#strEATtalk: An Interview with Küche

#strEATtalk: An Interview with Küche

Fatima, Souaad, and Saffanna prepare a meal.  Photo by Dariusz Sipowski

Fatima, Souaad, and Saffanna prepare a meal.  Photo by Dariusz Sipowski

Küche is a social enterprise that organises food-led events and community dinners in collaboration with refugee and migrant chefs. Their mission is to promote integration, overcome social isolation, celebrate global cuisines, and create sustainable outcomes for the chefs that they work with.  StrEAT talks to founder Deborah May about narratives through food, the importance of eating together, and her vision for Küche going forward.


Q: Eating is joyous, highly personal, and often political.  Do the chefs that you work with have a clear story that they want to convey with their food, that they maybe wouldn’t get a chance to tell otherwise?

A: There is definitely a narrative there; food that tells collective and individual stories. They aren't stories that they *don't* often tell (most of the chefs are enthusiastic home cooks) but I think by working to put on an event together, they are getting to tell these stories to an audience who are hungry to experience something new. There is a quote that I really like by Zena Saro Wiwa (chef/artist): 

“I make food to tell stories. I make food so that people receive whatever alchemy or magic happens when eating another culture’s food. To tell them something. Or perhaps it is just my way of telling myself that the land belongs to me too. That it is not worthless. That the labour of so many women is not for nothing.” 

Something I would like to do more through events is tell a political story - linking the food and culture to the geopolitics of a place. 


Q: As a social enterprise, what are your main hopes and goals for Küche going forward?

A: This is a good question to ask because I don't often speak aloud about my future dreams for Küche. My hope for the near future is to have more regular food commissions so that I can create a more sustainable outcome and further job opportunities for others. I also hope that we will have the opportunity to go on a residency somewhere - my idea was that Küche should always be able to travel. My long term future dream is to build on my food engagement practice and develop Küche as a institute of the anthropology of food, which would support multicultural and refugee chefs. The institute will host a chef-in-residence, a day-time cafe, as well as a program of events (engaging food, arts and activism - including the staging of feast performances, discussions, symposiums and food gatherings, cookery classes, kitchen spaces that can be rented out by other chefs)... The goal would be to continuously provoke discussion, and form new recipes and new tastes in collaboration with multicultural chefs.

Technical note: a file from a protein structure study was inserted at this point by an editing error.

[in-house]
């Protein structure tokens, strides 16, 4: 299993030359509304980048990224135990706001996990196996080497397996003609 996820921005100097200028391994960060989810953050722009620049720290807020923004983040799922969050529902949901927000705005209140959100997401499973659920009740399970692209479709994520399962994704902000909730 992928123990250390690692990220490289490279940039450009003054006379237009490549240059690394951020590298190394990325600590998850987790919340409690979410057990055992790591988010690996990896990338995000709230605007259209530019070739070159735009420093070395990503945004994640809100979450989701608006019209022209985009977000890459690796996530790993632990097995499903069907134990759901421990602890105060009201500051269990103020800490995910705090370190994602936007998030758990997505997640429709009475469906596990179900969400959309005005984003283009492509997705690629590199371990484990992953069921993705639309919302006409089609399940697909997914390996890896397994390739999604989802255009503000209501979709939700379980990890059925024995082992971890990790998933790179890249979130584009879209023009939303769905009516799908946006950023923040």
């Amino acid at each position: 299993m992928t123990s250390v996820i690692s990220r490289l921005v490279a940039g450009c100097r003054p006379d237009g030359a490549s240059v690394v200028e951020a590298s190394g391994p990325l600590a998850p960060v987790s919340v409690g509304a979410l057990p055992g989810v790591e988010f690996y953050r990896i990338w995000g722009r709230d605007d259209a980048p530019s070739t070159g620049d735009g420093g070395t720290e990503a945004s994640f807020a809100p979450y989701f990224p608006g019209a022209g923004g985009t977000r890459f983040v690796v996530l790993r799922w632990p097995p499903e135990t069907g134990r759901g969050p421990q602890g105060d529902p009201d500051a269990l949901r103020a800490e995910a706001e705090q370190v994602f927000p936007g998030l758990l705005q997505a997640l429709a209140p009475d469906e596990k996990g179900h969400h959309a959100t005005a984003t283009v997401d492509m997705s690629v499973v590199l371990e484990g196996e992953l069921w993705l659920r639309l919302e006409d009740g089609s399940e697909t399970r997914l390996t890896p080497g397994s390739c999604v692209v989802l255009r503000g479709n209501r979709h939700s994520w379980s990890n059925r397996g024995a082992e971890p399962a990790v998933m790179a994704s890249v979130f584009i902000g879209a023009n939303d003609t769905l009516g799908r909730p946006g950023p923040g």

Q: Glasgow has always been seen as a more welcoming and inclusive city than perhaps others in the UK - how do you think Glasgow has been responding to your events so far?

A: Glasgow has been great! I am always surprised about all the other organisations and ventures that are doing amazing stuff and with a similar ethos. I think Glasgow has quite an appetite for food and community events, so I am interested to see how things develop here. Maybe someone will create a food institute before me or maybe there will be so much other amazing things happening in collaboration with multicultural chefs that there won't be a need for Küche. I find with doing the events in Glasgow there is such a ready audience to engage; I guess what can be difficult is trying to diversify that audience and make everything that we produce accessible. I also love that people in Glasgow come to the events on their own as if joining a dinner table with family and friends. Glasgow is good at that, making strangers into friends even if it is just for an evening. 


Q: Everyone is understandably nervous at the moment about what Brexit will mean for immigrants and refugees.  Do you see Küche, and eating together in general, as one possible way to help make Britain’s uncertain future a little brighter?

A: Yes, I do. Thanks for saying this as well. I think sometimes I forget to think about how important the basic happiness is that comes so simply from creating a space where people eat together. It is easy to get caught up in doubts but I guess as long as we are coming together, enabling someone to share their food and all the stories that comes with that, then we are always encouraging activism and solidarity to take place. 


For more information about Küche's upcoming events, check out their website and facebook below:



An Iranian Feast 18th May:


Dinner Doctor 27th May;




#strEATtalk is a new narrative series that shines a spotlight on Glasgow's culinary scene, focusing on the journeys and stories of up and coming food innovators. Follow #strEATtalk as we get to know the people who are making our city taste better!

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